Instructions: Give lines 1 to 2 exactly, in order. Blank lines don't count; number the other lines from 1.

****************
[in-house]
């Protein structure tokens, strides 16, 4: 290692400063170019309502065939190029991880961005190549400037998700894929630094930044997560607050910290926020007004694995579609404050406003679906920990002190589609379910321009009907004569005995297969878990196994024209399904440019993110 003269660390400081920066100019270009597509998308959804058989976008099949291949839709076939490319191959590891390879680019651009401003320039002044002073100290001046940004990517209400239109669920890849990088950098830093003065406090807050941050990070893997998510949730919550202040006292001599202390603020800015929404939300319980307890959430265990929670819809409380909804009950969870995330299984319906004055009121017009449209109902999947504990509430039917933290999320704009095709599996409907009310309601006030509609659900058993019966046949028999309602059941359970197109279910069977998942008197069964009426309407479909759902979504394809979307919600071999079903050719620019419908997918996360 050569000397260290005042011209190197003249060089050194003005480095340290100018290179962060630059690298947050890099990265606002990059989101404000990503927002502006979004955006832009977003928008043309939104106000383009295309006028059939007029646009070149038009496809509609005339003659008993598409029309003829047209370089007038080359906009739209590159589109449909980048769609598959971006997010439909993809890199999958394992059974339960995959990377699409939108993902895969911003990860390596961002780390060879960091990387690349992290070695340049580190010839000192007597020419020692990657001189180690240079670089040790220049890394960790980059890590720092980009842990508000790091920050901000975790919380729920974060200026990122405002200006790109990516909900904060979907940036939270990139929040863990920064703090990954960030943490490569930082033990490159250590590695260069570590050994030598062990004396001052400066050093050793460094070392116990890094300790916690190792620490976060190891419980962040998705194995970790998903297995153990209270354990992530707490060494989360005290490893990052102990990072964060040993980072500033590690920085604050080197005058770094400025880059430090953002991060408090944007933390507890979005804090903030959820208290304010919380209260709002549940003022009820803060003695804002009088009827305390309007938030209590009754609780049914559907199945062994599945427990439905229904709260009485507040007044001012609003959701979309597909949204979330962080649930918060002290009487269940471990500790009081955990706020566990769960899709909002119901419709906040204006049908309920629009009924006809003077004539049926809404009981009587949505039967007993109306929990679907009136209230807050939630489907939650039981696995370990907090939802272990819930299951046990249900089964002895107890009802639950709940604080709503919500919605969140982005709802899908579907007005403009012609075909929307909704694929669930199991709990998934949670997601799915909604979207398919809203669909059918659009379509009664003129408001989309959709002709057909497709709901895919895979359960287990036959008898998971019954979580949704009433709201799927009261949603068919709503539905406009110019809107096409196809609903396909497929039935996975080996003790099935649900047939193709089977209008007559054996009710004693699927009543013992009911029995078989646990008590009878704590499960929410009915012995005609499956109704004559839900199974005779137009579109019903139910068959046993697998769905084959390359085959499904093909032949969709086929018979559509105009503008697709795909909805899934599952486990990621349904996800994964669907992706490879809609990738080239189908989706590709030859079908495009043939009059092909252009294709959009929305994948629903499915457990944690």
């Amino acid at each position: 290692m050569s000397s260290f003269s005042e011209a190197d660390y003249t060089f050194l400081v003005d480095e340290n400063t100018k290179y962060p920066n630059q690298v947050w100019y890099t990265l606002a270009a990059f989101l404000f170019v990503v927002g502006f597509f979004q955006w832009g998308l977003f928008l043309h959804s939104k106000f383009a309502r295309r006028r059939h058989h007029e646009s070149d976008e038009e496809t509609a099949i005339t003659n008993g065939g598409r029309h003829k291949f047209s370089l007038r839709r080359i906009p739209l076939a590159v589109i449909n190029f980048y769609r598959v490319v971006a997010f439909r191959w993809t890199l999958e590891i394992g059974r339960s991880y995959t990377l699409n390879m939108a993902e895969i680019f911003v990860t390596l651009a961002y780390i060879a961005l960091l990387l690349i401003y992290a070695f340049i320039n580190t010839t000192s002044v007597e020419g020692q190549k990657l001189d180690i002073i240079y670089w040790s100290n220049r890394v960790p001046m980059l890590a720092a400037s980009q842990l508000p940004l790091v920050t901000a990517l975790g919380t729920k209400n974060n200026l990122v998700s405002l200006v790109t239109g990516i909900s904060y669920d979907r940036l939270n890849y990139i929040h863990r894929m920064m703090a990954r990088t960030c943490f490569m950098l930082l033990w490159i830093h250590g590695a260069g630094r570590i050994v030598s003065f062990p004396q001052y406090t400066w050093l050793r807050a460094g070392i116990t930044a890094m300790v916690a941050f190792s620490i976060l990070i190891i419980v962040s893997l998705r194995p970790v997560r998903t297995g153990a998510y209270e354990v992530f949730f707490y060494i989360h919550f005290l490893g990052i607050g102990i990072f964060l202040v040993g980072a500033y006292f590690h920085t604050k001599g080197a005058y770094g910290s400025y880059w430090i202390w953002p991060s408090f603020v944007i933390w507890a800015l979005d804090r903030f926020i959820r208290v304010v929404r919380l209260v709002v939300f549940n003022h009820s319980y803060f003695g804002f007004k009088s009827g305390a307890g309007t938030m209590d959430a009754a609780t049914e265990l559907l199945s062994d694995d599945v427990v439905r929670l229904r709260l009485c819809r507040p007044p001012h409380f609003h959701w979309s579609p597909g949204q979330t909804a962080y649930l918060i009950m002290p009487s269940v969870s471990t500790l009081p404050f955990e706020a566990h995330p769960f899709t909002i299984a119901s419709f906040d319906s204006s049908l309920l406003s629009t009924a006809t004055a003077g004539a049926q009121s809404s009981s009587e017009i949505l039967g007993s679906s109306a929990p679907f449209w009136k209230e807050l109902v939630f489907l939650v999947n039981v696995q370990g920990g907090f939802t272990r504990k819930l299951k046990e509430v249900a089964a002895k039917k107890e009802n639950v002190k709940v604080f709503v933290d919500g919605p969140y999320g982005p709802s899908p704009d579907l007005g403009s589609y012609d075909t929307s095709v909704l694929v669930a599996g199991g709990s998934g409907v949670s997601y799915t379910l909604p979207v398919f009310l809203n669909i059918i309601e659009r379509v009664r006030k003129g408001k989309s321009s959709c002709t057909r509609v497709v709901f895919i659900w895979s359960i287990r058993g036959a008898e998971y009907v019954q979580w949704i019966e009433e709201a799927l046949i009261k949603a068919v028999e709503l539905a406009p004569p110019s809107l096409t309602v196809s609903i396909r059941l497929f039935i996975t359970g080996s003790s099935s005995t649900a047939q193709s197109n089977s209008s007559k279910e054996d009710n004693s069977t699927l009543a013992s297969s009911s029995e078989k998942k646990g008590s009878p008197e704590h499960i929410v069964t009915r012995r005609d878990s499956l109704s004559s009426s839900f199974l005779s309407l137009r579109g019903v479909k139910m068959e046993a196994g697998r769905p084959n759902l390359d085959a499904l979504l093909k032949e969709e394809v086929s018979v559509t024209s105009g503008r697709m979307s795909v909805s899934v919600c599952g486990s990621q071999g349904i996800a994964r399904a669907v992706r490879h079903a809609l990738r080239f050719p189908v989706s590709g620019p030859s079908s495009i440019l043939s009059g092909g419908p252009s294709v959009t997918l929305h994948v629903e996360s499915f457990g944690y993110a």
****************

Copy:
[in-house]
């Protein structure tokens, strides 16, 4: 290692400063170019309502065939190029991880961005190549400037998700894929630094930044997560607050910290926020007004694995579609404050406003679906920990002190589609379910321009009907004569005995297969878990196994024209399904440019993110 003269660390400081920066100019270009597509998308959804058989976008099949291949839709076939490319191959590891390879680019651009401003320039002044002073100290001046940004990517209400239109669920890849990088950098830093003065406090807050941050990070893997998510949730919550202040006292001599202390603020800015929404939300319980307890959430265990929670819809409380909804009950969870995330299984319906004055009121017009449209109902999947504990509430039917933290999320704009095709599996409907009310309601006030509609659900058993019966046949028999309602059941359970197109279910069977998942008197069964009426309407479909759902979504394809979307919600071999079903050719620019419908997918996360 050569000397260290005042011209190197003249060089050194003005480095340290100018290179962060630059690298947050890099990265606002990059989101404000990503927002502006979004955006832009977003928008043309939104106000383009295309006028059939007029646009070149038009496809509609005339003659008993598409029309003829047209370089007038080359906009739209590159589109449909980048769609598959971006997010439909993809890199999958394992059974339960995959990377699409939108993902895969911003990860390596961002780390060879960091990387690349992290070695340049580190010839000192007597020419020692990657001189180690240079670089040790220049890394960790980059890590720092980009842990508000790091920050901000975790919380729920974060200026990122405002200006790109990516909900904060979907940036939270990139929040863990920064703090990954960030943490490569930082033990490159250590590695260069570590050994030598062990004396001052400066050093050793460094070392116990890094300790916690190792620490976060190891419980962040998705194995970790998903297995153990209270354990992530707490060494989360005290490893990052102990990072964060040993980072500033590690920085604050080197005058770094400025880059430090953002991060408090944007933390507890979005804090903030959820208290304010919380209260709002549940003022009820803060003695804002009088009827305390309007938030209590009754609780049914559907199945062994599945427990439905229904709260009485507040007044001012609003959701979309597909949204979330962080649930918060002290009487269940471990500790009081955990706020566990769960899709909002119901419709906040204006049908309920629009009924006809003077004539049926809404009981009587949505039967007993109306929990679907009136209230807050939630489907939650039981696995370990907090939802272990819930299951046990249900089964002895107890009802639950709940604080709503919500919605969140982005709802899908579907007005403009012609075909929307909704694929669930199991709990998934949670997601799915909604979207398919809203669909059918659009379509009664003129408001989309959709002709057909497709709901895919895979359960287990036959008898998971019954979580949704009433709201799927009261949603068919709503539905406009110019809107096409196809609903396909497929039935996975080996003790099935649900047939193709089977209008007559054996009710004693699927009543013992009911029995078989646990008590009878704590499960929410009915012995005609499956109704004559839900199974005779137009579109019903139910068959046993697998769905084959390359085959499904093909032949969709086929018979559509105009503008697709795909909805899934599952486990990621349904996800994964669907992706490879809609990738080239189908989706590709030859079908495009043939009059092909252009294709959009929305994948629903499915457990944690």